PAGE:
JOHANNESBURG – GOVERNMENT and business yesterday resumed negotiations about extending relief payments for affected workers from the Unemployment Insurance Fund (UIF) due to economic headwinds of the Covid-19 lockdown restrictions.
The UIF confirmed that talks on the Temporary Employer-Employee Relief Scheme (Ters) had resumed at the National Economic Development and Labour Council (Nedlac) in Rosebank, Joburg.
UIF spokesperson Lungelo Mkamba said discussions between social partners had been restarted after the scheme which has mitigated the workers’ plight came to an end in October last year.
“I can confirm that discussions are taking place within the Nedlac process and once this is finalised, it will be communicated,” Mkamba said.
“Covid-19 Ters payments for previous periods from April to September 15, 2020 are, however, still ongoing, as corrections are done by applicants and we reprocess the claims.”
The government has often been criticised for missing the opportunity to announce a support package for businesses hard hit by the restrictions when President Cyril Ramaphosa extended the State of the National Disaster on Monday.
The prolonged lockdown has been devastating for hundreds of businesses, many of them in the tourism, hospitality and liquor industries, as they are either unable to operate fully.
Mkamba said the UIF has a project plan to finalise these claims while continuing with payments for the September 16 to October 15 period, which commenced in December.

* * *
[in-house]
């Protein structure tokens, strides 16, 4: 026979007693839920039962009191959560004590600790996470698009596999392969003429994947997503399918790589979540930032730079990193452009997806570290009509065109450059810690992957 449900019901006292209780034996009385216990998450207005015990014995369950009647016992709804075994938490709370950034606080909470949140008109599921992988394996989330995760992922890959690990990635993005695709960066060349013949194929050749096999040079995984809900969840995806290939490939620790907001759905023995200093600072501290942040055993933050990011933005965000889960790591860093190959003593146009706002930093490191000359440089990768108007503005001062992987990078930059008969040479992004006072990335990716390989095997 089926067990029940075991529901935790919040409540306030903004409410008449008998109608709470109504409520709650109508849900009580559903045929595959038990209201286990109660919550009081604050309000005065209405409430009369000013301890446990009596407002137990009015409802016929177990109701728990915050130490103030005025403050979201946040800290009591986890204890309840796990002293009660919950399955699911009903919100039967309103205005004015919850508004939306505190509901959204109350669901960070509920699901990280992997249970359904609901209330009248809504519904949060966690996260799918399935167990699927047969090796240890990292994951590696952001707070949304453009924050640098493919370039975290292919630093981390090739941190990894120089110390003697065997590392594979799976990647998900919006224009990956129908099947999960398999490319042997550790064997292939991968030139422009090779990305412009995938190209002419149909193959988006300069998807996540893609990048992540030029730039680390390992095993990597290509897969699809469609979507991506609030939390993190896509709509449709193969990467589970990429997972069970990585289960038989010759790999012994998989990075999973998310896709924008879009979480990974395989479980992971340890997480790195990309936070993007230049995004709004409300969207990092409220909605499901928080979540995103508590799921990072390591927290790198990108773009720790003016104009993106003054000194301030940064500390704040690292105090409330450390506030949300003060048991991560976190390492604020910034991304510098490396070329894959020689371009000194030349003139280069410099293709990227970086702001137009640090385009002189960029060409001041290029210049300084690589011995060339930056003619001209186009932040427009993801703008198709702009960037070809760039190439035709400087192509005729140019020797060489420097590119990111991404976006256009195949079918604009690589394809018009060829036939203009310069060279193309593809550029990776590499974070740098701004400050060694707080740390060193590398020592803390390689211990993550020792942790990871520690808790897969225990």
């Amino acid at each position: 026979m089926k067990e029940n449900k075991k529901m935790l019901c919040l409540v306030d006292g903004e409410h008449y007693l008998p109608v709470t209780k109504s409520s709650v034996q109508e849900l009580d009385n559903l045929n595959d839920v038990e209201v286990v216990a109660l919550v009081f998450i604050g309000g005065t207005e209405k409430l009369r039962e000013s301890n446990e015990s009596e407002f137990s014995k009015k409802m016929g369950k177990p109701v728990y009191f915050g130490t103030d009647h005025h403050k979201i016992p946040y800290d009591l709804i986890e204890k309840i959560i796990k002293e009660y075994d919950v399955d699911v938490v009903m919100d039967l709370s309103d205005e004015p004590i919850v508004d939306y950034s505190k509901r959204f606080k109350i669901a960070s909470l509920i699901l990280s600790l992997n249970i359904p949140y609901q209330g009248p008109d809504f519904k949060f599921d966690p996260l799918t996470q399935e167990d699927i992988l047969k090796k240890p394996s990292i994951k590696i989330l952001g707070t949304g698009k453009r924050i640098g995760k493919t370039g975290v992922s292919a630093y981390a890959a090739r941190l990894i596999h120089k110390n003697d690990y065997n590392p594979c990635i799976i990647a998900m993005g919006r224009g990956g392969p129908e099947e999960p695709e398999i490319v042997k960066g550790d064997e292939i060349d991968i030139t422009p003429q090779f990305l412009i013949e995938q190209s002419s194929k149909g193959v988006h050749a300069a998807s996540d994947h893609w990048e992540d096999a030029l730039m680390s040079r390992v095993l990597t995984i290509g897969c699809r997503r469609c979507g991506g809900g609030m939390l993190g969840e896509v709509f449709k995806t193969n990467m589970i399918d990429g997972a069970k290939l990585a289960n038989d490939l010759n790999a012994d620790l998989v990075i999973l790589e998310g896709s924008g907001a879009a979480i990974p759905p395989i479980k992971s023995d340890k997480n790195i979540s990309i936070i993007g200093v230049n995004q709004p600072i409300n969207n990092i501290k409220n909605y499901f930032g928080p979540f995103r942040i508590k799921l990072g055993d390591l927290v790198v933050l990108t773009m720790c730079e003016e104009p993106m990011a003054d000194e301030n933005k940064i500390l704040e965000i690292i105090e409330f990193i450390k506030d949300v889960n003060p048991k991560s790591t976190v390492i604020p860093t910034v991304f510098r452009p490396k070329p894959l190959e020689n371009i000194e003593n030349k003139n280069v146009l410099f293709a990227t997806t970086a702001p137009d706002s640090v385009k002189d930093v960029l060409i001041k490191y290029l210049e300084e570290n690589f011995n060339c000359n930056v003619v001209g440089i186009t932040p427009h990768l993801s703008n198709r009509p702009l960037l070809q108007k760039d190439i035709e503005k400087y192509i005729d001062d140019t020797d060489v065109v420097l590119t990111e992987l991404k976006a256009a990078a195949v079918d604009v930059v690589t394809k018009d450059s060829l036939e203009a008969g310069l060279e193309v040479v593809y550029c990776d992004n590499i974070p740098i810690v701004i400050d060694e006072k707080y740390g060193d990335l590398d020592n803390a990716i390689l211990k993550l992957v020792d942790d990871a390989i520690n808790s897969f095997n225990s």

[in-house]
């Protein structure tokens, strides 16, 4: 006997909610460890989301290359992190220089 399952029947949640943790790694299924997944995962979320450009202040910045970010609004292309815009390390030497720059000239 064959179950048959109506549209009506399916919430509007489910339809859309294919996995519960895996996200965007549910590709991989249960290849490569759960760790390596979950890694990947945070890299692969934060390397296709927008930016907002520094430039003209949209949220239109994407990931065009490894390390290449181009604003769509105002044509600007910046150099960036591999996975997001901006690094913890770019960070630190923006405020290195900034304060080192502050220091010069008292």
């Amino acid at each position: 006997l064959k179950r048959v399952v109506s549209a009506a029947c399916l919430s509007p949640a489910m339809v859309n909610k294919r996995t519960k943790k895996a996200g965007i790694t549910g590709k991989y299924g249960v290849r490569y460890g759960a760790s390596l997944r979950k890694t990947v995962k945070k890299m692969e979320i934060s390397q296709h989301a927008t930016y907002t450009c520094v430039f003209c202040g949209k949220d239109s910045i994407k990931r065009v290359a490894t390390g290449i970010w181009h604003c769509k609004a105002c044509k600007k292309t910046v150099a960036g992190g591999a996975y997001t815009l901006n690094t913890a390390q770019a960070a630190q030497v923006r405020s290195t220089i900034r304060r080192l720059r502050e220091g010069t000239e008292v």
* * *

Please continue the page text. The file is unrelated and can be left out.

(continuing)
He said as of January 8, 2021, the UIF had paid R56.7 billion to 13.2 million workers from 1.1 million employer applications since the first lockdown in March as a relief to workers affected by Covid-19.
This figure included over R2bn paid to 491 603 foreign nationals from 96 153 applications by employers.
Business Unity South Africa (Busa) said it remained concerned about the economic impact of extending the lockdown to February 15 and the total ban on liquor sales. Busa chief executive Cas Coovadia said business appreciated the delicate balance between health and livelihoods and was equally concerned about the increase in Covid19 infections and death rates.
“Busa remains very concerned about the economic impact on the liquor, tourism and hospitality sectors as a result of the total ban on liquor sales,” Coovadia said.
“There is also a knock-on effect on the bottling industry.”
BNP Paribas’ senior economist Jeff Schultz said South Africa’s recovery in 2021 would disappoint most expectations.
“Fundamental to our thinking is that many of the structural weaknesses that pushed the economy into recession before the pandemic will scupper the pace of recovery,” Schultz said.
“Added to this is our expectation that the damage done to animal spirits and fixed investment will take longer to repair, while a successful vaccine roll-out to the broad populational ready seems to be hitting some snags at the same time as the country faces a severe second wave and new strain of infections, risking a return to stricter lockdown regulations in the first quarter,” Schultz said.